Heitor dos Prazeres | Almeida & Dale

Heitor dos Prazeres

Rio de Janeiro - Rio de Janeiro, 1898 Rio de Janeiro - Rio de Janeiro, 1966

Heitor dos Prazeres was a visual artist, costume designer, composer and samba singer, known as a key figure in the cultural context of Rio in the early twentieth century. Born in 1898, shortly after the abolition of slavery, Heitor dos Prazeres created a body of work informed by Afro-diasporic culture and African religiosity. At the same time, he experienced transits between social strata and diverse artistic experiences.

Considered a multi-artist, Heitor knew how to work across various media, and at the height of his career in painting, he even maintained a studio in which he had several assistants. His craft was, in this sense, a shared practice, but he was responsible for drawing up the compositions and the main choices of gestures, as well as detailing the figures represented.

Prazeres was self-taught, and his entry into Rio's artistic milieu was initially through music. He was born into a family deeply connected to music: his father was a clarinetist and his uncle Hilário Jovino Ferreira was one of the first generation of urban samba musicians. From a young age, he lived with musicians such as Donga, João da Baiana, Sinhô, Caninha, Pixinguinha and Paulo da Portela, who often visited the home of his aunts, Ciata and Esther. In the 1930s, he formed the Grupo Carioca and became a rhythm player for Rádio Nacional and Cassino da Urca. His most popular songs and compositions were: Cantar para Não Chorar, with Paulo Portela; Carioca Boêmio, Consideração, composed in partnership with Cartola and Pierrot Apaixonado, with Noel Rosa.

In the second half of the 1930s, he also began to dedicate himself to painting, dealing with themes related to Brazilian popular culture and traditions and scenes from the daily lives of the city's black population. Samba, carnival, urban landscapes and children's games were his most frequent themes, and he also consistently focused on the religious traditions of Candomblé and Umbanda.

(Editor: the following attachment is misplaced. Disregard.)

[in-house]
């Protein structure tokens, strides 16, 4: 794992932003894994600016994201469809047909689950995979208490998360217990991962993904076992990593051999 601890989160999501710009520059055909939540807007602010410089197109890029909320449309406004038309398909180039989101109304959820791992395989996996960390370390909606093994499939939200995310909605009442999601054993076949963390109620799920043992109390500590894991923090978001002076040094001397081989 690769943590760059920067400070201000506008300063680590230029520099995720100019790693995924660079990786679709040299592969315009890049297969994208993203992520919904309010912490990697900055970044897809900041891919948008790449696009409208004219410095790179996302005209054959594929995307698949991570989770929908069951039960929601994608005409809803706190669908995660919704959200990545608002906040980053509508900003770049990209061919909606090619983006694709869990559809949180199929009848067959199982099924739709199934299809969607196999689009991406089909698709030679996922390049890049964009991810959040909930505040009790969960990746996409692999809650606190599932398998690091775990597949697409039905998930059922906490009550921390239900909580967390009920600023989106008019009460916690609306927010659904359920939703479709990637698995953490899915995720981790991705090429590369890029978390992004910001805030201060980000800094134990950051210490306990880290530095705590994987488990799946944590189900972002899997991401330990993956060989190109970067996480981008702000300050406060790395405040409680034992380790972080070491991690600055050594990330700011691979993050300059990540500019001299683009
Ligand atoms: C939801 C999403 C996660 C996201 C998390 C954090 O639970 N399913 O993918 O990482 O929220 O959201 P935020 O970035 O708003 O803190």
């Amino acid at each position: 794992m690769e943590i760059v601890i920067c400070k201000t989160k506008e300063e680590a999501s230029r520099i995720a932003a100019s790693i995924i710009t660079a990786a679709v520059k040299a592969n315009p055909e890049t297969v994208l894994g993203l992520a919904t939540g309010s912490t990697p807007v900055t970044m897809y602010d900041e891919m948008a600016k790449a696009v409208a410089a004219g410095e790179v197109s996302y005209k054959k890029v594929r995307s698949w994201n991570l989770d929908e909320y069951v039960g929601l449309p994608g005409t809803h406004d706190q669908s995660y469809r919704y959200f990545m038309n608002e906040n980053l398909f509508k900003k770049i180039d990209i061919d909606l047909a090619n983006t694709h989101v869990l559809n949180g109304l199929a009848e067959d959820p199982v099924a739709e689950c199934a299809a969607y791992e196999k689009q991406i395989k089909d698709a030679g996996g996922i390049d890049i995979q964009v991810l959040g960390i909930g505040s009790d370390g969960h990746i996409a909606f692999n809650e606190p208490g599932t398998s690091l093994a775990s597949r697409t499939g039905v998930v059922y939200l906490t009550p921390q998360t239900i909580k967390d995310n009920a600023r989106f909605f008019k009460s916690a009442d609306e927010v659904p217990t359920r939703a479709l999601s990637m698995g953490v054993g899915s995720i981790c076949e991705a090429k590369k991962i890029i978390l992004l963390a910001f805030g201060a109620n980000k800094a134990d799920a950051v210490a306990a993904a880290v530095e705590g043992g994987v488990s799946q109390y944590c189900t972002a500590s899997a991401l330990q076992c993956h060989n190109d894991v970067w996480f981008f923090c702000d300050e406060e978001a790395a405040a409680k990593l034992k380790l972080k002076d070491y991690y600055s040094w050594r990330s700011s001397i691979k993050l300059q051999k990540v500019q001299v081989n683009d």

Heitor dos Prazeres' paintings demonstrate his attention to detail, his ingenious observation of his cultural context, and the artist's propensity to devote himself to minutiae and subtleties. This is conveyed, for example, in the pictorial quality of the clothes, hats, jewelry and other adornments of his characters, represented with remarkable skill and detail. These elements contributed to attributing great dignity to those portrayed - in a context of intense social hostility. He even depicted himself in several of his works, and some of his characters were people he knew and respected in the neighborhood between Cidade Nova and Cais do Porto in Rio de Janeiro, known as "Little Africa". Heitor do Prazeres himself made a decisive contribution to making this region known as one of the most effervescent spaces of Afro-diasporic creativity.

His first canvases were produced in 1937. In 1951, he won third place in the award for national artists at the 1st International Biennial of São Paulo, with the painting Moenda, which is now part of the collection of the Museu de Arte Contemporânea da USP. He had a gallery dedicated to his work (Sala Especial) at the 2nd São Paulo International Biennial in 1953 and took part in the 1961 and 1979 editions. In 1966, he took part in the First World Festival of Black Arts in Dakar, Senegal. He created sets and costumes for the Ballet of the IV Centenary of the City of São Paulo. In 1999, a retrospective exhibition of his work was held at Espaço BNDES and the National Museum of Fine Arts (MNBA) in honor of his centenary. In 2023, a major retrospective of his work was presented at the CCBB in Rio de Janeiro. Throughout his career, he has held six solo exhibitions and more than thirty group shows.

Roda de samba, 1964

oil on canvas
19 ⅝ x 23 ⅝ inch [50 x 60 cm]

Untitled, 1962

oil on wood
18 ⅛ x 23 ⅝ inch [46 x 60 cm]
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